Why do we need a cure here for peculiarly Western diseases when we don’t have those diseases, and which the West itself is not trying to cure, asks Debashis Basu.
Illustration: Uttam Ghosh/Rediff.com
The Indian justice system offers us a steady source of bizarre solutions.
But we haven’t yet come across a judge telling the creditor of a failed insurance company: “Forget your money. Here, take some shares of the insurance company in exchange.”
Or to a depositor of a bank that has gone belly up: “Forget your life savings in the bank that you had trusted for several decades. Here, take a few shares of the bankrupt bank instead. You will make money if the shares eventually go up.”
But this is exactly what the justice system will deliver because this is what is enshrined in a whole new Bill that is about become a new law. Welcome to the Financial Resolution and Deposit Insurance Bill (FRDI).
It is not often that you find a country drawing up a whole new law on how to deal with the tsunami that will occur once in a century and that too in other countries.
But India has done exactly this with the FRDI. It prepares us for a situation that the US and Europe faced in 2008, when their stock market crashed and some banks and insurance companies went bankrupt.
To deal with the crisis and contain the contagion, Europe and the US had to take drastic, ad hoc and unprecedented steps, which included takeovers, blanket guarantees, liquidity infusion, and expanded deposit insurance for private banks and insurers.
The 2008 resolution process imposed “very large increases in exposures for the public sector, equivalent to about one quarter of world GDP, and distorted financial markets” in the words of the Working Group on Resolution Regime for Financial Institutions (of the Reserve Bank of India), which did the groundwork for the FRDI Bill.
Huge state bailouts were not the answer to deal with such rare crises, especially since global financial institutions are now massive in size, run complex business lines, and have a cross-border presence that threatens the stability of multiple countries at the same time.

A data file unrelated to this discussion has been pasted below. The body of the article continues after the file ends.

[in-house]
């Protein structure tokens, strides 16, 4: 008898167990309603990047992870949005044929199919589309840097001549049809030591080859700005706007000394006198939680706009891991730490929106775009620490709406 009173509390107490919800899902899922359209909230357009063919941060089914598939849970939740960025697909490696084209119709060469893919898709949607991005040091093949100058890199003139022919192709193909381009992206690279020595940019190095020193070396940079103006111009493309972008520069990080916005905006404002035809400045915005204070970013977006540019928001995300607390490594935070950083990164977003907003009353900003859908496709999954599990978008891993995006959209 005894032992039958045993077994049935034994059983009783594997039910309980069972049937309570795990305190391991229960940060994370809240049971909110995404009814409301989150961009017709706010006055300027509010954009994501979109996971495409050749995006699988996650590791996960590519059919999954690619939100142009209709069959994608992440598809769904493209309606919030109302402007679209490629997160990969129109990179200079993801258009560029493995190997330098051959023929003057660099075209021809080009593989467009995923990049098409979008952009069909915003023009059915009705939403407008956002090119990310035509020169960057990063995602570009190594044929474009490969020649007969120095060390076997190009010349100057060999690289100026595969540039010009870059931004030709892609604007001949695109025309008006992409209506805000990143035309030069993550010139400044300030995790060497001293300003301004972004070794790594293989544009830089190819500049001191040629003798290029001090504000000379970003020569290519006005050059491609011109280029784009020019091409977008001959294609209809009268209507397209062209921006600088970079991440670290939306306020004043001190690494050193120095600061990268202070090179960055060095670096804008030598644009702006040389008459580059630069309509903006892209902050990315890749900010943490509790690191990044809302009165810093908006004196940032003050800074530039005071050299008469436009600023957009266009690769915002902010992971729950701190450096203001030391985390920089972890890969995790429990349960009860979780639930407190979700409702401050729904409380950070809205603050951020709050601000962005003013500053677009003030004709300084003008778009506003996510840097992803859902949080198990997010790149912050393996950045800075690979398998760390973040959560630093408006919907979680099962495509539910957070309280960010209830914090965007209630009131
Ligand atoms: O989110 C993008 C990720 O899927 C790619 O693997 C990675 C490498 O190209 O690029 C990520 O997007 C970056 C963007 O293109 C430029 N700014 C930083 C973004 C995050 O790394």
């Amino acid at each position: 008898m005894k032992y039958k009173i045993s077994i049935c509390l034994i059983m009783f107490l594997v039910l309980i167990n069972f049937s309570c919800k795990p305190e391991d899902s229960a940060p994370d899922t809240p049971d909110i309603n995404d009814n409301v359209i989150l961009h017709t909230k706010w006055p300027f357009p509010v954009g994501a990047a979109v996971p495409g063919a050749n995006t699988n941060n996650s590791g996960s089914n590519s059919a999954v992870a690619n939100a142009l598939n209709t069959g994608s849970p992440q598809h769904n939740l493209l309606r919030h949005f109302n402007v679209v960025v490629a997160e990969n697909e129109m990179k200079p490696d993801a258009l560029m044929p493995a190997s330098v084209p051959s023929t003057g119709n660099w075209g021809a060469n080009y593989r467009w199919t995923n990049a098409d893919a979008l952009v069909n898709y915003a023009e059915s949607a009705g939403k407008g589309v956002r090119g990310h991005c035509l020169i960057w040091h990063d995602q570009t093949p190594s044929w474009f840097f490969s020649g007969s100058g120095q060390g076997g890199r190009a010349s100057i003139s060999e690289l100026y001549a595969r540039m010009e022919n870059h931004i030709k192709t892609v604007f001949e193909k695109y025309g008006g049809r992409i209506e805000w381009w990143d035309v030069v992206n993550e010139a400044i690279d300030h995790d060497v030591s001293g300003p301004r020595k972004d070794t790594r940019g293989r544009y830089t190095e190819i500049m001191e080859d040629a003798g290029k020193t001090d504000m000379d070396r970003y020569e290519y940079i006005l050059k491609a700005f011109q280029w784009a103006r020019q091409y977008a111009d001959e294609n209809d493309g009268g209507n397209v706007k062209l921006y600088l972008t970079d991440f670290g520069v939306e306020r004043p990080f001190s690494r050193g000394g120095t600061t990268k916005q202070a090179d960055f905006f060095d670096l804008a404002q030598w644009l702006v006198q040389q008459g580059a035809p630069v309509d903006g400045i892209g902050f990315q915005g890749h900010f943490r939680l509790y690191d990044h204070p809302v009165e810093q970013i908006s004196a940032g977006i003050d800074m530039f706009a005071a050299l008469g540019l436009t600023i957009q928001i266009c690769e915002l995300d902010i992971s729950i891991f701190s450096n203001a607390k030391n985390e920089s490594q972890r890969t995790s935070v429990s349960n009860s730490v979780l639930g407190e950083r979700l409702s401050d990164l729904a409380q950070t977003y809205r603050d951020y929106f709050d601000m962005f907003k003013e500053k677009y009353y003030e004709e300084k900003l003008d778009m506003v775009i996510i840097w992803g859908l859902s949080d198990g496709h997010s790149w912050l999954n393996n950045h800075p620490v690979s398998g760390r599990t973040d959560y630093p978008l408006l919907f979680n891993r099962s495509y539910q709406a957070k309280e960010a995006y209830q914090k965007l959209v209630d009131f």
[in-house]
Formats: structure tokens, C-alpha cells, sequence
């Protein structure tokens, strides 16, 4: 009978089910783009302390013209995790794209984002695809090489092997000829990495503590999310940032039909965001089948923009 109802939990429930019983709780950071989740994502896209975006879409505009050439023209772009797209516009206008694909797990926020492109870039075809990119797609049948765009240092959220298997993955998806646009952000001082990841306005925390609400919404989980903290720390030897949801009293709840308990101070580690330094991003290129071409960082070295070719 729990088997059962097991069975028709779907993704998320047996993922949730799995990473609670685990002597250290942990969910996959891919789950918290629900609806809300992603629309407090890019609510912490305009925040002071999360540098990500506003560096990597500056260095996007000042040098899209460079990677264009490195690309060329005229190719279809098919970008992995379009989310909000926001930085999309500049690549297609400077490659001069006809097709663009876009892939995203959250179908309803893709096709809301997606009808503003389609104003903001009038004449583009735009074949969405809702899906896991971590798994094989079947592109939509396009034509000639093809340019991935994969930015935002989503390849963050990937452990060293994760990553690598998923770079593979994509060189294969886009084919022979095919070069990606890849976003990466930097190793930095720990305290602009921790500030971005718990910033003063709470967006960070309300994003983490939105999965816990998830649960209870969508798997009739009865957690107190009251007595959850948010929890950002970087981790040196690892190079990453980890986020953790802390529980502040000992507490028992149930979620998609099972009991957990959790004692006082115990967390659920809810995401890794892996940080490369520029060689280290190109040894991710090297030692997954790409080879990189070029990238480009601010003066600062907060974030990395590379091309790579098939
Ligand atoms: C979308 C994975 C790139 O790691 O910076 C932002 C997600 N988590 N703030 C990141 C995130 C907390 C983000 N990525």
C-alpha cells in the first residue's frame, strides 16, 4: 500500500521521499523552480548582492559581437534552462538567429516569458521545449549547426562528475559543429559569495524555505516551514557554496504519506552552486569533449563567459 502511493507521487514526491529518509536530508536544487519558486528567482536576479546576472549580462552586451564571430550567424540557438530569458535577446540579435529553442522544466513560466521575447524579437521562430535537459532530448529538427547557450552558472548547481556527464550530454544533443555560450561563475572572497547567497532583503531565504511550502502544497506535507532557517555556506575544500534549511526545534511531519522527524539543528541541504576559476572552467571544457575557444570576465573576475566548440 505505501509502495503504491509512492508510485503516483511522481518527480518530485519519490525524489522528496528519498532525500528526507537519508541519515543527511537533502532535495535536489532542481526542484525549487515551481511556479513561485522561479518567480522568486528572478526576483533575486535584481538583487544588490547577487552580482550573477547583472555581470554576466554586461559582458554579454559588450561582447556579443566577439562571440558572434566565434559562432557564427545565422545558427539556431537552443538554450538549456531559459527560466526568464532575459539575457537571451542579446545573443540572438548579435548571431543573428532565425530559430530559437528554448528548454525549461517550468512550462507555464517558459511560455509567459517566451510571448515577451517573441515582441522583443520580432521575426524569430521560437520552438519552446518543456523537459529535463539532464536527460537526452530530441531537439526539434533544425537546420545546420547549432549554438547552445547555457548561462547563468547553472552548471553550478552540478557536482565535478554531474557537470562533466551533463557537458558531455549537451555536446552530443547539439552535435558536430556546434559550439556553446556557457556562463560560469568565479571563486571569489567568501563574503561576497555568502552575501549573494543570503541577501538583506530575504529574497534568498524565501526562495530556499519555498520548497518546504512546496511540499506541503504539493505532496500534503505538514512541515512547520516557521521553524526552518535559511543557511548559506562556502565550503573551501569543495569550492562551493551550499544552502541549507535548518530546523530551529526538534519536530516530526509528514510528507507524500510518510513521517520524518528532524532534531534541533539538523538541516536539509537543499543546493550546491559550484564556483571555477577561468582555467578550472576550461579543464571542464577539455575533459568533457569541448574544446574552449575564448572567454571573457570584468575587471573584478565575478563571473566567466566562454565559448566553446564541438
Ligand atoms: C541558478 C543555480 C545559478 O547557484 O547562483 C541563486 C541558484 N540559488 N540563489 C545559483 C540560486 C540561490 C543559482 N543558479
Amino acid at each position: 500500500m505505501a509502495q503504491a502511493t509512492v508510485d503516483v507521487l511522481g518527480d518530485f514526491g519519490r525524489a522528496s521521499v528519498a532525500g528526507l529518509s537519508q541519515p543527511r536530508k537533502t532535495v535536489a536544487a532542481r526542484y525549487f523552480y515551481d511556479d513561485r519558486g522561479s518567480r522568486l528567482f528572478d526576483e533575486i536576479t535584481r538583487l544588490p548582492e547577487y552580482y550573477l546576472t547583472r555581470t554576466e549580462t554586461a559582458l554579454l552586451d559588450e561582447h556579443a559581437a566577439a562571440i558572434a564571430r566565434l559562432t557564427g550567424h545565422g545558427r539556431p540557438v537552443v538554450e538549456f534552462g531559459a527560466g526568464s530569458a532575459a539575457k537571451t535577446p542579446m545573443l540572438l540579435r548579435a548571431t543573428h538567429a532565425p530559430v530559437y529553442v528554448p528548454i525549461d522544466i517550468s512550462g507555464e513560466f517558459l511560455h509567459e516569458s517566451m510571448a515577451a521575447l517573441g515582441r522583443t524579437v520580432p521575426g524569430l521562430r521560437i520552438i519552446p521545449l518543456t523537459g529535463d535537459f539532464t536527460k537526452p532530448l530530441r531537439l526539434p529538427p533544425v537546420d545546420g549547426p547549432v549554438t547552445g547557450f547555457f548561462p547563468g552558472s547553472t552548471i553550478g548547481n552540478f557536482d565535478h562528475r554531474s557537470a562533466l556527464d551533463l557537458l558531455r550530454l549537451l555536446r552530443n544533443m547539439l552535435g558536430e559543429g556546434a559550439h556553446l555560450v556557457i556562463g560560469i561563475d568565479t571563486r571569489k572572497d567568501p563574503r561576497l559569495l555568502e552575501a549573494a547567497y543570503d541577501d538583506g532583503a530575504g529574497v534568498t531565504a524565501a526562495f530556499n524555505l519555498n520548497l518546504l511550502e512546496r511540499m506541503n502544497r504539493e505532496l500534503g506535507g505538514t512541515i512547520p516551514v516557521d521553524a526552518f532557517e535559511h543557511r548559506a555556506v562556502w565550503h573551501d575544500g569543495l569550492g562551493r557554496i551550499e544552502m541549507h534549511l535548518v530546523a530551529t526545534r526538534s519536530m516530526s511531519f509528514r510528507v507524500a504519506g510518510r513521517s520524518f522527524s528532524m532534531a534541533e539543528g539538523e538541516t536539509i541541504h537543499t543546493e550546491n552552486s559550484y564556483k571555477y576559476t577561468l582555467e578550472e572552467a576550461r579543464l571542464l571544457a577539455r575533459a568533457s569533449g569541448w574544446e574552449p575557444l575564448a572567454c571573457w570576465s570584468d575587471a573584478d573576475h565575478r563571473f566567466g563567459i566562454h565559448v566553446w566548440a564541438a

The solution: “Protection of taxpayers from exposure to losses and containing the negative externalities posed by too-big-to-fail (TBTF) institutions,” says the Working Group.
In other words, find someone new to pay for the rampant speculation by investors, bankers and market intermediaries and the poor oversight of regulators.
To achieve this, the Financial Stability Board (FSB), a global body, adopted the ‘Key Attributes’, which were endorsed by the G20 countries.
The FSB was established after the G20 London summit in April 2009. Apparently, India, as part of the G20, is obliged to tick the boxes of 12 “Key Attributes”.
At this stage, anyone will ask the following questions:
What has all this got to do with us? Except one Indian mutual fund that was smoothly taken over by another and a stock market crash that affected a tiny segment of the population, the Indian financial sector hardly faced much stress in 2008.
For the West, the stress was acute in areas where there was a huge concentration of banking assets among a few top banks. In the United Kingdom the combined assets of the top five banks represented 446 per cent of gross domestic product.
We don’t have such concentration. Neither is India exposed to any cross-border risks from global TBTF (too big to fail) institutions.
Besides, the West itself has done nothing to break up such large concentrated banks, identified to be the main culprits of 2008.
So, why do we need a cure here for peculiarly Western diseases when we don’t have those diseases, and which the West itself is not trying to cure?
Anyway, common sense tells us that prevention is far better than cure. And one way to prevent is to purge and punish irresponsible financial market players and regulators.
But the simple fact is that just one banker was jailed for a relatively minor offence, even in the US.
Everyone got away scot-free. Not only that, US banks are back to selling the same toxic products that caused the 2008 crisis.
There was enough warning of an impending financial tsunami in 2007-08 - articles, speeches, public discussions, and even direct communication to the financial regulators and senior politicians.
A decade before the Madoff scandal became public, a number of people knew and spoke about it.
The US market regulator didn’t care. Dr Michael Burry, running a small hedge fund Scion Capital, had bet $1.6 billion on the subprime mortgages.
After the 2008 crash vindicated him, he offered to explain to the regulators how he concluded that housing was a bubble, which will go bust soon.
Nobody was interested. But then no regulator is ever held responsible.
The FRDI wants to grab the money of creditors and depositors above a limit, when banks or insurers are caught in a financial tsunami, for no fault of theirs.
Repeatedly, the fault lies with financial sector regulators and the rating agencies, who fail to act responsibly even when warned of a financial tsunami.
It would only be logical that they would be asked to bail in first with their provident fund money instead of depositors’ and creditors’.
But the FRDI Bill or any other law completely absolves them. It is an irrelevant, misconceived, and unfair Bill. It must be junked.
Debashis Basu is the editor of www.moneylife.in